What is a WordPress Multisite and What are the Pros and Cons of Creating One?

WordPress is one of the most popular and well known website platforms—it powers over one-third of the sites on the Internet. The depth of functionality and flexibility it has goes beyond the free blog you can create with the famous five-minute install. One of these features is WordPress Multisite. WordPress Multisite transforms your single site into a network where you can create and manage as many sites as you want to showcase several brands or fulfill the needs of various users.


If your site is more than a single-subject blog, you should seriously consider converting your WordPress site to a multisite. You can convert a brand new site or a site you’ve maintained for a while. The only prerequisite you need to set up WordPress Multisite is that your site must already have WordPress installed. WordPress Multisite is included with WordPress Core but is not automatically activated. Next month, we will talk about the exact steps you need to take to set up your multisite, but for now you’ll want to consider the pros and cons to determine if it’s the right solution for you, and if so, then you will have some work to do on your current setup to prepare.


Advantages of a WordPress Multisite

The biggest advantage of WordPress Multisite is it uses one installation of WordPress to host several sites on a single network. This means when you update WordPress Core or plugins, you update all the sites on your network at once instead of having to go update each site individually. The sites also share resources, such as one set of WordPress core, plugin, and theme files, which will improve the storage space of your site.


While the sites do share resources, they are also still their own separate sites, which means you can control exactly which User Roles, Content Types, and Media are available to each site. Each site on your network will have its own database tables and file directories, so you can keep media uploads and content separate. You can also control which users and roles have access to which sites.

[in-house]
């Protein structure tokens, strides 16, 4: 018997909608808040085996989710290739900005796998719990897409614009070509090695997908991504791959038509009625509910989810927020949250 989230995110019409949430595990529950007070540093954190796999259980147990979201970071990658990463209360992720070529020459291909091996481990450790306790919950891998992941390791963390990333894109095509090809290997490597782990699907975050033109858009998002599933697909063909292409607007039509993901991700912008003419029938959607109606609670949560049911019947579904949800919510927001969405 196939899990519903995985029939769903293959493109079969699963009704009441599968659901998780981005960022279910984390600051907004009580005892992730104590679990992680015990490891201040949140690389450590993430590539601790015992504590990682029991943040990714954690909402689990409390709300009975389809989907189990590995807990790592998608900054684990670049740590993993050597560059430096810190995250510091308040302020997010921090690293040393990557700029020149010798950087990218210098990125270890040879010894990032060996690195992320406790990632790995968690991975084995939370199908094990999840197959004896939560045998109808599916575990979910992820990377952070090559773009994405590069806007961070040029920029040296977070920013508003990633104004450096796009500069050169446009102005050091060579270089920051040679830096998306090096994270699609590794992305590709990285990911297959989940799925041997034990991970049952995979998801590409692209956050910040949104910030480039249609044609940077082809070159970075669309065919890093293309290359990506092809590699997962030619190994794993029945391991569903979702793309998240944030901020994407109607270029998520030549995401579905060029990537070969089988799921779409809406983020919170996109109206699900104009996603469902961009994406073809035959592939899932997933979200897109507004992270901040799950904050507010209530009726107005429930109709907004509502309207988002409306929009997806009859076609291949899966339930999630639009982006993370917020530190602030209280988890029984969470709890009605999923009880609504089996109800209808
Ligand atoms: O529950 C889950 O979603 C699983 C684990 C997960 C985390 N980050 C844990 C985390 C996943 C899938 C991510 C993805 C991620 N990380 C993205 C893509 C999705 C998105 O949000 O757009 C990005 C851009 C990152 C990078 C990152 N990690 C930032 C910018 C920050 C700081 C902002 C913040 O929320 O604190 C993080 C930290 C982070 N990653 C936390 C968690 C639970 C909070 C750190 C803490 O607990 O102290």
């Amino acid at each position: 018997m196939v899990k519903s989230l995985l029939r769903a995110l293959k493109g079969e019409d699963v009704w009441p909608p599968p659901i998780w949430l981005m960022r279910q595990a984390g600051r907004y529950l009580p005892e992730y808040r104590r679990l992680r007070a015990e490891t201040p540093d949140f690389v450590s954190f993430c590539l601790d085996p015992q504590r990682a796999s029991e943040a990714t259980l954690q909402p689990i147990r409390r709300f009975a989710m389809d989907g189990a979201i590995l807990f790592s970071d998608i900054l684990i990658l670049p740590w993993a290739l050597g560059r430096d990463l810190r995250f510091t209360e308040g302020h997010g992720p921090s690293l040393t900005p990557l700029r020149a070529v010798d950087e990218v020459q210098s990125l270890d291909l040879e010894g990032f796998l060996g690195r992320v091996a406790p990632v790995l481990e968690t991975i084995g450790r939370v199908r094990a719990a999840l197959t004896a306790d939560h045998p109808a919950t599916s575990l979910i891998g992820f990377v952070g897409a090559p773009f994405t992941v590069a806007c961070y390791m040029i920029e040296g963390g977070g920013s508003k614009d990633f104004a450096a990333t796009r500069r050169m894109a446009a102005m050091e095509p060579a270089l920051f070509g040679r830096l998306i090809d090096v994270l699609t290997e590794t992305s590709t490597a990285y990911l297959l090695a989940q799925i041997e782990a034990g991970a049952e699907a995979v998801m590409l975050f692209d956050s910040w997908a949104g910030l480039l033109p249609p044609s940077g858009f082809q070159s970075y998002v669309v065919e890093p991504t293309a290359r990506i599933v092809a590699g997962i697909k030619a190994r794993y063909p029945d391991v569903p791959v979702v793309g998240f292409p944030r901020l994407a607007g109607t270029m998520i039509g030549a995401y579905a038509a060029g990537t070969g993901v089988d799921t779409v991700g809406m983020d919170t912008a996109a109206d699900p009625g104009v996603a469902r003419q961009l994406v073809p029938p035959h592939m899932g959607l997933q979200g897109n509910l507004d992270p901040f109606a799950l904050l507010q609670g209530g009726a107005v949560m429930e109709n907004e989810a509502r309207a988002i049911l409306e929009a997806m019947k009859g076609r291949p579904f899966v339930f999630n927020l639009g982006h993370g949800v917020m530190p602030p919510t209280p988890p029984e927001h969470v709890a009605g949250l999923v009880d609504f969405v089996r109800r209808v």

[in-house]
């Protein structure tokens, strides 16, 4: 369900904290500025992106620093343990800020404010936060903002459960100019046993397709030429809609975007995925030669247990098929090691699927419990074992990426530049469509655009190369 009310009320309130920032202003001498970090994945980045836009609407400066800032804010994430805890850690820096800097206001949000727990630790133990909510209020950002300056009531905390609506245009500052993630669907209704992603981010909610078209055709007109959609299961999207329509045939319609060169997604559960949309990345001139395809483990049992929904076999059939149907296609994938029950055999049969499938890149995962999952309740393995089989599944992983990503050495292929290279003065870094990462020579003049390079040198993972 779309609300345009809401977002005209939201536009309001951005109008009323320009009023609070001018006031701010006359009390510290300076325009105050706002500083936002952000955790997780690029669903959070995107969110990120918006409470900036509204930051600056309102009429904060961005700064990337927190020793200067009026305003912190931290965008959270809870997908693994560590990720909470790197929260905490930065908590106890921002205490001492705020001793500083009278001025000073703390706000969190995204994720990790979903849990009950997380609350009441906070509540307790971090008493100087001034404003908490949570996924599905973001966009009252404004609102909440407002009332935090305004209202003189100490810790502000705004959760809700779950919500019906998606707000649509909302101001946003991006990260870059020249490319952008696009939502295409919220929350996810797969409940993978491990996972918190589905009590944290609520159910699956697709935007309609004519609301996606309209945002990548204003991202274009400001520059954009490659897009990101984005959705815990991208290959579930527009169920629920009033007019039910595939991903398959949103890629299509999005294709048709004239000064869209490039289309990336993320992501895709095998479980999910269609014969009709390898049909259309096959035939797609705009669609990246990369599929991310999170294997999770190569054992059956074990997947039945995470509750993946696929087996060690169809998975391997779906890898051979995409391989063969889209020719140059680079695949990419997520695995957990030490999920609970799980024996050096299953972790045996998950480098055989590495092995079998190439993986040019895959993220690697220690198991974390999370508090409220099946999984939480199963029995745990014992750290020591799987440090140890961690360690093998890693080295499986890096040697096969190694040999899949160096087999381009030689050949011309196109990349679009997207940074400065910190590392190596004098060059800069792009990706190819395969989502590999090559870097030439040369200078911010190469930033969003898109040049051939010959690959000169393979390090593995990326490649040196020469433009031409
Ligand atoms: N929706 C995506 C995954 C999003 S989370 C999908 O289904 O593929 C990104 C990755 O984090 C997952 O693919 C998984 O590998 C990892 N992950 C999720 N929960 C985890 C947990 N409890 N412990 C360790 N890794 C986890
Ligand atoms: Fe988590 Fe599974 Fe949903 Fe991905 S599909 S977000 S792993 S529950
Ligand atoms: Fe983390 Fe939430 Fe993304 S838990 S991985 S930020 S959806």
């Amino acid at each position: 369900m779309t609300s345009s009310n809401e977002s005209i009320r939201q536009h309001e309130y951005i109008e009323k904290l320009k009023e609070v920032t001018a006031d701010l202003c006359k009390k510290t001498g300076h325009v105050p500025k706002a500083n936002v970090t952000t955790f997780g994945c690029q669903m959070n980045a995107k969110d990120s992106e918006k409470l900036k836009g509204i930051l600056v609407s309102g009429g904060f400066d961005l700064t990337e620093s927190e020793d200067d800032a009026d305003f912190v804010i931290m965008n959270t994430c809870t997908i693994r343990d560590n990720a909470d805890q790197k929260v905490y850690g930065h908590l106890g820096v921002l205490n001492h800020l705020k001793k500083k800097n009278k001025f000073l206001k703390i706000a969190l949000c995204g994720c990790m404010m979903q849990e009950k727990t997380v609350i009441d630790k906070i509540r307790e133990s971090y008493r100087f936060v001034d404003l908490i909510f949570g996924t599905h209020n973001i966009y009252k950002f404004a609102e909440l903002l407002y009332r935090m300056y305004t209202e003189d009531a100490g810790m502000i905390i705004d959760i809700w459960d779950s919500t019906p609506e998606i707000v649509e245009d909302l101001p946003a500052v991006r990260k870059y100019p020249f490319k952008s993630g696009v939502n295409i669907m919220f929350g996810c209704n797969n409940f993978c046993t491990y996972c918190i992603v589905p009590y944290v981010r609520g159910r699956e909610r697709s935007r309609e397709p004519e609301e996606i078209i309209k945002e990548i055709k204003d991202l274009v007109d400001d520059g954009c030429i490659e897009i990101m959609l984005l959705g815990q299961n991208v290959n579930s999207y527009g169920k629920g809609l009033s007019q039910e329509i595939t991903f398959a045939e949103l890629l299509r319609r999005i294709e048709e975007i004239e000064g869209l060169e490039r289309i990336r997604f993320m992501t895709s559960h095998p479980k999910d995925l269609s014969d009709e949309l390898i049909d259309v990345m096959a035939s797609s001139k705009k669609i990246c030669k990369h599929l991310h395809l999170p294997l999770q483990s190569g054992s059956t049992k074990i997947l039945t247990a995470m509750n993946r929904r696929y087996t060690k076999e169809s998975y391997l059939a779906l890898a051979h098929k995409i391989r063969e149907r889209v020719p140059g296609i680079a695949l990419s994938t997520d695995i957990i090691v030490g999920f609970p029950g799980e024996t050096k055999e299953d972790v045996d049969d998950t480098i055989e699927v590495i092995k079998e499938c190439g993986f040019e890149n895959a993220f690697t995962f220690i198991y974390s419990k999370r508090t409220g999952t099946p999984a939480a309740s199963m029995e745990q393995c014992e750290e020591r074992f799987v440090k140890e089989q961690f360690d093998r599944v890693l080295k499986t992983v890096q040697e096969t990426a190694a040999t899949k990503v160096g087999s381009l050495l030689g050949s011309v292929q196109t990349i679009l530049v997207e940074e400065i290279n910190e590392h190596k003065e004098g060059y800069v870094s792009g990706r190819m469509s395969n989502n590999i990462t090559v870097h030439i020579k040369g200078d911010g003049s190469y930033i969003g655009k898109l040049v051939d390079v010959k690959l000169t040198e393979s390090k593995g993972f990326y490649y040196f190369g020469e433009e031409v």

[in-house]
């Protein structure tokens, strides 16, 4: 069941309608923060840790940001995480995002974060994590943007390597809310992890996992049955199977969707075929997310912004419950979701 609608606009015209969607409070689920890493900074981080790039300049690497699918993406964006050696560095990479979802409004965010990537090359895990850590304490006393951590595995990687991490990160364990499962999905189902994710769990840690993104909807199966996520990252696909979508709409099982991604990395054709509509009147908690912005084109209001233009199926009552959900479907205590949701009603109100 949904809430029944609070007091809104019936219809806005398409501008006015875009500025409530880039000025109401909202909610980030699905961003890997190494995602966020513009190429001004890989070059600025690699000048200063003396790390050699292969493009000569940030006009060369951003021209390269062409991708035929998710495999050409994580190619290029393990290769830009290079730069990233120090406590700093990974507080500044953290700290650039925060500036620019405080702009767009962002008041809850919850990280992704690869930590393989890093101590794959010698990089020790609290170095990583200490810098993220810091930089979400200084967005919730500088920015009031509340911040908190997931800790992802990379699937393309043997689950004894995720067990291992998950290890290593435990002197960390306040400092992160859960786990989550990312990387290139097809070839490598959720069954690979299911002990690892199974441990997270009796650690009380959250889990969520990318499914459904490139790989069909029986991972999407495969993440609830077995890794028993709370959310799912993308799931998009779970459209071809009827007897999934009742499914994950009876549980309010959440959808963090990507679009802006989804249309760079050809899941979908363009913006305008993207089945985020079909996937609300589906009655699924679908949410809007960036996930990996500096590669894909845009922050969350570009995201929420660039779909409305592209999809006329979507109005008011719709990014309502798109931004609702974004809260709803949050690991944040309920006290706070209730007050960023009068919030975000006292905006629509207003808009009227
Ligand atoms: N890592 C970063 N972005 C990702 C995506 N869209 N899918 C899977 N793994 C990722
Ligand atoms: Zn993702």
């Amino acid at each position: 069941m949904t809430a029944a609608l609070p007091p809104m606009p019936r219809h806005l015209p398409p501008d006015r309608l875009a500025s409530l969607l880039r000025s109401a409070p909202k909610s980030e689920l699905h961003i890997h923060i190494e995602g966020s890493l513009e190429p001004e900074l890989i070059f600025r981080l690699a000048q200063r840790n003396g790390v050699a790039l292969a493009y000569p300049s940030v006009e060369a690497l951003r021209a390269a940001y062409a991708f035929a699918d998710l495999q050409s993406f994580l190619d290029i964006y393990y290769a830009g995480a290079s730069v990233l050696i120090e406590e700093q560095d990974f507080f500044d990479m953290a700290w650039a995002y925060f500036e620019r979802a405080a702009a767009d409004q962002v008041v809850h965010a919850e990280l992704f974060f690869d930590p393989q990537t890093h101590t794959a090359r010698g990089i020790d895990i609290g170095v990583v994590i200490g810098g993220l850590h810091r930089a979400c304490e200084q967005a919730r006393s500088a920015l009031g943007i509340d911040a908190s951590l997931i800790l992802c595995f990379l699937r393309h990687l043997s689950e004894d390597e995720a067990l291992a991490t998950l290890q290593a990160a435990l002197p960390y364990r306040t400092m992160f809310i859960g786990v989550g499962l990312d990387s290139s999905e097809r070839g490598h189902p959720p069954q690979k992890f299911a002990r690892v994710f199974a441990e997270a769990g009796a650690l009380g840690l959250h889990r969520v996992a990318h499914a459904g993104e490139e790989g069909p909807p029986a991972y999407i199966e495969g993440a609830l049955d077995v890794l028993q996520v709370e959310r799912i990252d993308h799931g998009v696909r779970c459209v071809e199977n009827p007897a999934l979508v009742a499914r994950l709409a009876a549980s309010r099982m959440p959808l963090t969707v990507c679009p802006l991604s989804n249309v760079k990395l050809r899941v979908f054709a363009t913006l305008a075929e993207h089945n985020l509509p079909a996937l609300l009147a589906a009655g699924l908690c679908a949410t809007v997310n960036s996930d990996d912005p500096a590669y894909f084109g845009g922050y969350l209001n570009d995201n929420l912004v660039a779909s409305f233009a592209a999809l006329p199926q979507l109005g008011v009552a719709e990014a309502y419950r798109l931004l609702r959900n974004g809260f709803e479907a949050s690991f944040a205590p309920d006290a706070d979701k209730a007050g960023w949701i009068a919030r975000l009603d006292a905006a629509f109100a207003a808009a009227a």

Another advantage is each site can have its own theme, or several sites can share the same theme. Whenever that theme is updated, all sites with that theme will automatically be updated at once. You can also activate plugins only for the sites that need them. This can be very helpful to avoid plugin conflicts. For example, on an emfluence client’s multisite, several sites use an SEO plugin. However, this plugin caused functionality to break on one site, so we simply deactivated the plugin for that site only. This toggle-on, toggle-off plugin functionality is useful in other ways too; since it allows you to only activate the plugins a site needs, this can cut down on troubleshooting time if one of those plugins is causing an issue.


After you set up all the single sites on your multisite, it’s very easy to add a new one whenever you want. Having all sites on a single network reduces the work required to host a new site. You already have your server configuration, deployment processes, email delivery setup, and security plugins in place. As Network Admin, you also have access to a centralized user account management system so that you can set up separate admins and users for each site. You can create a single sign-on for users who may need access to multiple sites, such as content managers (at emfluence, we’ve developed an in-house plugin to get around the login cookie segregation that WordPress uses so you can switch from domain to domain on your multisite without re-logging in to each site).


Disadvantages of a WordPress Multisite

Even though having all sites on one network can save time and allows for easy customization, there is a downside to it. Because all of the sites are on one network, if one site goes down, they all go down. You may want to set up a monitoring service to track site traffic and other errors to ensure little downtime. Similarly, if one site gets hacked, they all get hacked. Ways to increase security include setting up two-factor authentication for users and limiting user roles or access. The Network Admin has access to all sites, but each site has its own admin role, and that role can only access admin settings on that specific site. You can also create user roles like Editor where the user can only create, edit, and publish content but not edit plugins or site settings.